La·ment

I am several years into my walk with God, but I am only recently learning the language of lament. I didn’t understand it before, and I’ve spent most of my prayer time “giving thanks in all circumstances.”

Lament is defined as a “passionate expression of grief” and I always wanted to avoid being a complainer to God. After all, I was thankful for many things, and I didn’t want to bother Him with the bad. He has enough on His plate, I thought. The phrase “someone has it worse than me” was in my thoughts daily, not realizing that this mindset was masking my true emotions. But life pans out to be a lot more difficult than we anticipate it to be. And as I began lamenting to God about the “plans” in my life actually hurting me, He began to draw near.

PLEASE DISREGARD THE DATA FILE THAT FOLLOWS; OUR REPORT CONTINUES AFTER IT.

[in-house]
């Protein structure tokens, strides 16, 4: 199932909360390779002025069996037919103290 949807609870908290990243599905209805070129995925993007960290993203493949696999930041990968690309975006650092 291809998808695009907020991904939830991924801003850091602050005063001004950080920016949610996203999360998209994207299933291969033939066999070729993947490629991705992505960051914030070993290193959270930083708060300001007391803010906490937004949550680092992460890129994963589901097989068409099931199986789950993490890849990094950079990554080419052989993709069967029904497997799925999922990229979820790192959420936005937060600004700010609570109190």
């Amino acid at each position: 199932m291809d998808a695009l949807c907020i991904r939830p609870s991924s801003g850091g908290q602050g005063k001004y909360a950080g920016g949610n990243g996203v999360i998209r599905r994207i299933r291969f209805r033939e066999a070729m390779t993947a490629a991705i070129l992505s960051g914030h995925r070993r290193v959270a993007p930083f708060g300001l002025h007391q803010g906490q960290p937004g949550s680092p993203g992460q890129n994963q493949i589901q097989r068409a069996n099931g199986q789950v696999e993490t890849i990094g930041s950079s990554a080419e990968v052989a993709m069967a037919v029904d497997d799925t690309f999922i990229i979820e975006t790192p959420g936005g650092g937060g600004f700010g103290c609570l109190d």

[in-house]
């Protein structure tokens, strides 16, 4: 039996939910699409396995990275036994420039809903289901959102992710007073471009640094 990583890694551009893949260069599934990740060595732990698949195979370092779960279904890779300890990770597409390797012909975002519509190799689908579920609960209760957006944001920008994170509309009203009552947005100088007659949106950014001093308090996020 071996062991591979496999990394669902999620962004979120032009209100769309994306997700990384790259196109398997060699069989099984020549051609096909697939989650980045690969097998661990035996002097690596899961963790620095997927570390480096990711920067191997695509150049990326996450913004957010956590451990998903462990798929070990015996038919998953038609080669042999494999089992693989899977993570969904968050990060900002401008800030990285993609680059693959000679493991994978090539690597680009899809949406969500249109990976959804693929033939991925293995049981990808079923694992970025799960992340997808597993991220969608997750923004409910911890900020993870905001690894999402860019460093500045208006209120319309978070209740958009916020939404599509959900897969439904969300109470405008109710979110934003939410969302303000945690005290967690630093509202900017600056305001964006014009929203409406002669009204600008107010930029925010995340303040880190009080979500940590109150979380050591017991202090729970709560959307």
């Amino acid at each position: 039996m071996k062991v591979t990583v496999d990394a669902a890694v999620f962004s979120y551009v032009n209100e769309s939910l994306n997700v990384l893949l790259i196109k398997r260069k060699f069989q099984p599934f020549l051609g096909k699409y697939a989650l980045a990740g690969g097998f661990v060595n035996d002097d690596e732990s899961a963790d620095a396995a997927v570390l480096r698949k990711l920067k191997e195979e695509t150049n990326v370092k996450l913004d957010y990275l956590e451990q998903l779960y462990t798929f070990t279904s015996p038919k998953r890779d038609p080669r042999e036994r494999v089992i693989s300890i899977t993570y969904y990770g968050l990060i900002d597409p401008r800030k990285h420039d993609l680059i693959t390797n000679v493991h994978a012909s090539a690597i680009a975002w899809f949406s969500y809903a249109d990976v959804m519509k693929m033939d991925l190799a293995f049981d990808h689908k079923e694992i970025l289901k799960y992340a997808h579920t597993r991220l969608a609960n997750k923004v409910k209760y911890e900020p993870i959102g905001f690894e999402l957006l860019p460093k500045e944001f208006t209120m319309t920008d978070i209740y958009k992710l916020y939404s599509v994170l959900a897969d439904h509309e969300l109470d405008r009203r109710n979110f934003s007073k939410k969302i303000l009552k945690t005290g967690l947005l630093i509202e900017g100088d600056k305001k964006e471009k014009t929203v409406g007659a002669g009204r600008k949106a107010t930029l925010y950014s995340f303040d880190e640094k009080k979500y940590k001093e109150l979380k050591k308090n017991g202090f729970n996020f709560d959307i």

I couldn’t get Jeremiah 29:11 out of my head.

I know the plans I have for you, Esther.

Over and over this verse would come to my head. I would look up and just roll my eyes.

The plans will give you hope, Esther. He would gently whisper.

And I responded with a lament. “Your plans don’t bring me hope! Your plans are hurting me!”

As a sold-out follower of Jesus Christ, I didn’t know if I wanted His plans anymore.

Normalization

I found great company throughout the Bible. One of the most detrimental things we can do in a difficult season is to pull away from the Word of God. Scripture normalizes us, and it was normalizing my lament.

I began wondering if Joseph liked that his plan included slavery. It became clear to me that Jonah didn’t like the plans set before him. Even Jesus asked if there were any other plans, any other way, other than the cross.

God kept whispering to my spirit. Know the plans.

As I opened my Bible one more time to this familiar verse in Jeremiah, I asked God for new eyes of understanding for what I was about to read.